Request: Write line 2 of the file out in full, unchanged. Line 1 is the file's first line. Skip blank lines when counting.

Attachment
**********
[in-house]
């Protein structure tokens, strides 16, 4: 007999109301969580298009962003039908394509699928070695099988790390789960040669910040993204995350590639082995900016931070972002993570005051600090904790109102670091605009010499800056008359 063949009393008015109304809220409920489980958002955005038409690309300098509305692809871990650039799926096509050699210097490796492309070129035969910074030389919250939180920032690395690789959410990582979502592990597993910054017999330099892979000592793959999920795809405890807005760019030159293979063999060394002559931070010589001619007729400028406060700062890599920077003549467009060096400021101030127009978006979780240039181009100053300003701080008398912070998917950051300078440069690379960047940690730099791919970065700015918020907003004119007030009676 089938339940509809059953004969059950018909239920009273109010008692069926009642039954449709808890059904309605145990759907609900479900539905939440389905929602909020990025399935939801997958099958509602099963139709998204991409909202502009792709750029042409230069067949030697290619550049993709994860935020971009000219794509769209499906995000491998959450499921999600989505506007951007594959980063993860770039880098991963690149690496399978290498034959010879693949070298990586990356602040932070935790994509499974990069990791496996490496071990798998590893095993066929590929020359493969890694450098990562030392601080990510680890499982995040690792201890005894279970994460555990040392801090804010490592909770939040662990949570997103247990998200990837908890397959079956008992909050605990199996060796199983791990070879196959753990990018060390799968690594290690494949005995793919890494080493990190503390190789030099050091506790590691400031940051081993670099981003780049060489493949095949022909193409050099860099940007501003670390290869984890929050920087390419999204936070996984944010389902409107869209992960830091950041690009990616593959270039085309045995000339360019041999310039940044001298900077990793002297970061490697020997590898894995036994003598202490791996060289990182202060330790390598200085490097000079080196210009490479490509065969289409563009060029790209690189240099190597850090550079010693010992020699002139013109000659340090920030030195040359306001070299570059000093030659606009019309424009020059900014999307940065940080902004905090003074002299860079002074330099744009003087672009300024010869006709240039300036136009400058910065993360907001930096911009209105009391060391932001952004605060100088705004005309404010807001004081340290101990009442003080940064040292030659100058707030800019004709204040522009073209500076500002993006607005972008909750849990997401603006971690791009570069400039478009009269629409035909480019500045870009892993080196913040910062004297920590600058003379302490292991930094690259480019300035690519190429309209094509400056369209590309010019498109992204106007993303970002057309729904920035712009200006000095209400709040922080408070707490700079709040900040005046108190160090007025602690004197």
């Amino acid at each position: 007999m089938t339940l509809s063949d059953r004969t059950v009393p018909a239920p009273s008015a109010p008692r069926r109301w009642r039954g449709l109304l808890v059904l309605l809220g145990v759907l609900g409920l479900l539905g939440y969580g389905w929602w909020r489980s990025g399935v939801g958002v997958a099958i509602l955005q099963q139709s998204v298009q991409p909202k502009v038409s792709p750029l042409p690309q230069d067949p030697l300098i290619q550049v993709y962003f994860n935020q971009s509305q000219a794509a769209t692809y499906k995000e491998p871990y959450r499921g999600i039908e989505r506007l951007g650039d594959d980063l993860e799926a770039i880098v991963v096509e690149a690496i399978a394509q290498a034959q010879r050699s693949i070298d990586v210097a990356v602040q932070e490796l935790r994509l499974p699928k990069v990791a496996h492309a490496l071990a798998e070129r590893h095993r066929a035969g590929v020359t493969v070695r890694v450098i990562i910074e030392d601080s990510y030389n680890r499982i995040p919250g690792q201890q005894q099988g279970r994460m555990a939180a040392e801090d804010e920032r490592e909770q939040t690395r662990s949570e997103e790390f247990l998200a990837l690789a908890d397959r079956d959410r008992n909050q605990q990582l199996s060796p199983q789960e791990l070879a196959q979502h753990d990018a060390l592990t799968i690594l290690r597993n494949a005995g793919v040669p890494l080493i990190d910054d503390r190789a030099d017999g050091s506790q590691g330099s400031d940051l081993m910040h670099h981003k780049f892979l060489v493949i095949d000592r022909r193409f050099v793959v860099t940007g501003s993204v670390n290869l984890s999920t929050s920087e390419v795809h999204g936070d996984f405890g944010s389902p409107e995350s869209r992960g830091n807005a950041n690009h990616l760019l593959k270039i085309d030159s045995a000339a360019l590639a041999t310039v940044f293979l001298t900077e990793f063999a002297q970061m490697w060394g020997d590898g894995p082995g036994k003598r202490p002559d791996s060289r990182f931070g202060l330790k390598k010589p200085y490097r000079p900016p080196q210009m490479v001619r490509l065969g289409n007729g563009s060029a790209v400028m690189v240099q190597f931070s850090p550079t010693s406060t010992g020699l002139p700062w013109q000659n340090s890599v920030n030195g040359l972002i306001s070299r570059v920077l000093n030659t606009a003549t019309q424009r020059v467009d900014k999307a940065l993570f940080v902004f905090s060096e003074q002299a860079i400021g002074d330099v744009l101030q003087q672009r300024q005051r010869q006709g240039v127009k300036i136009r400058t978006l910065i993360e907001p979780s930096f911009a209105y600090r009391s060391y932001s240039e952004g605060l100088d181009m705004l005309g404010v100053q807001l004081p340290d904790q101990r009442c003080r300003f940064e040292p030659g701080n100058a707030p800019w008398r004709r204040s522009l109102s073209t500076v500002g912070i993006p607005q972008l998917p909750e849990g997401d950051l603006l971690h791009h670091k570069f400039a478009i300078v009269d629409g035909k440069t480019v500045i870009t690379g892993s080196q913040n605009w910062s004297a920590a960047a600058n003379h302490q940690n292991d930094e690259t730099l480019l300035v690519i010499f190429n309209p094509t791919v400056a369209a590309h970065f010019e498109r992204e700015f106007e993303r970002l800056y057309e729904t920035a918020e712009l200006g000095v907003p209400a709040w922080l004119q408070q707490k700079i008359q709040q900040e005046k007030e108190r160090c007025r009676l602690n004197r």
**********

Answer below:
């Protein structure tokens, strides 16, 4: 007999109301969580298009962003039908394509699928070695099988790390789960040669910040993204995350590639082995900016931070972002993570005051600090904790109102670091605009010499800056008359 063949009393008015109304809220409920489980958002955005038409690309300098509305692809871990650039799926096509050699210097490796492309070129035969910074030389919250939180920032690395690789959410990582979502592990597993910054017999330099892979000592793959999920795809405890807005760019030159293979063999060394002559931070010589001619007729400028406060700062890599920077003549467009060096400021101030127009978006979780240039181009100053300003701080008398912070998917950051300078440069690379960047940690730099791919970065700015918020907003004119007030009676 089938339940509809059953004969059950018909239920009273109010008692069926009642039954449709808890059904309605145990759907609900479900539905939440389905929602909020990025399935939801997958099958509602099963139709998204991409909202502009792709750029042409230069067949030697290619550049993709994860935020971009000219794509769209499906995000491998959450499921999600989505506007951007594959980063993860770039880098991963690149690496399978290498034959010879693949070298990586990356602040932070935790994509499974990069990791496996490496071990798998590893095993066929590929020359493969890694450098990562030392601080990510680890499982995040690792201890005894279970994460555990040392801090804010490592909770939040662990949570997103247990998200990837908890397959079956008992909050605990199996060796199983791990070879196959753990990018060390799968690594290690494949005995793919890494080493990190503390190789030099050091506790590691400031940051081993670099981003780049060489493949095949022909193409050099860099940007501003670390290869984890929050920087390419999204936070996984944010389902409107869209992960830091950041690009990616593959270039085309045995000339360019041999310039940044001298900077990793002297970061490697020997590898894995036994003598202490791996060289990182202060330790390598200085490097000079080196210009490479490509065969289409563009060029790209690189240099190597850090550079010693010992020699002139013109000659340090920030030195040359306001070299570059000093030659606009019309424009020059900014999307940065940080902004905090003074002299860079002074330099744009003087672009300024010869006709240039300036136009400058910065993360907001930096911009209105009391060391932001952004605060100088705004005309404010807001004081340290101990009442003080940064040292030659100058707030800019004709204040522009073209500076500002993006607005972008909750849990997401603006971690791009570069400039478009009269629409035909480019500045870009892993080196913040910062004297920590600058003379302490292991930094690259480019300035690519190429309209094509400056369209590309010019498109992204106007993303970002057309729904920035712009200006000095209400709040922080408070707490700079709040900040005046108190160090007025602690004197």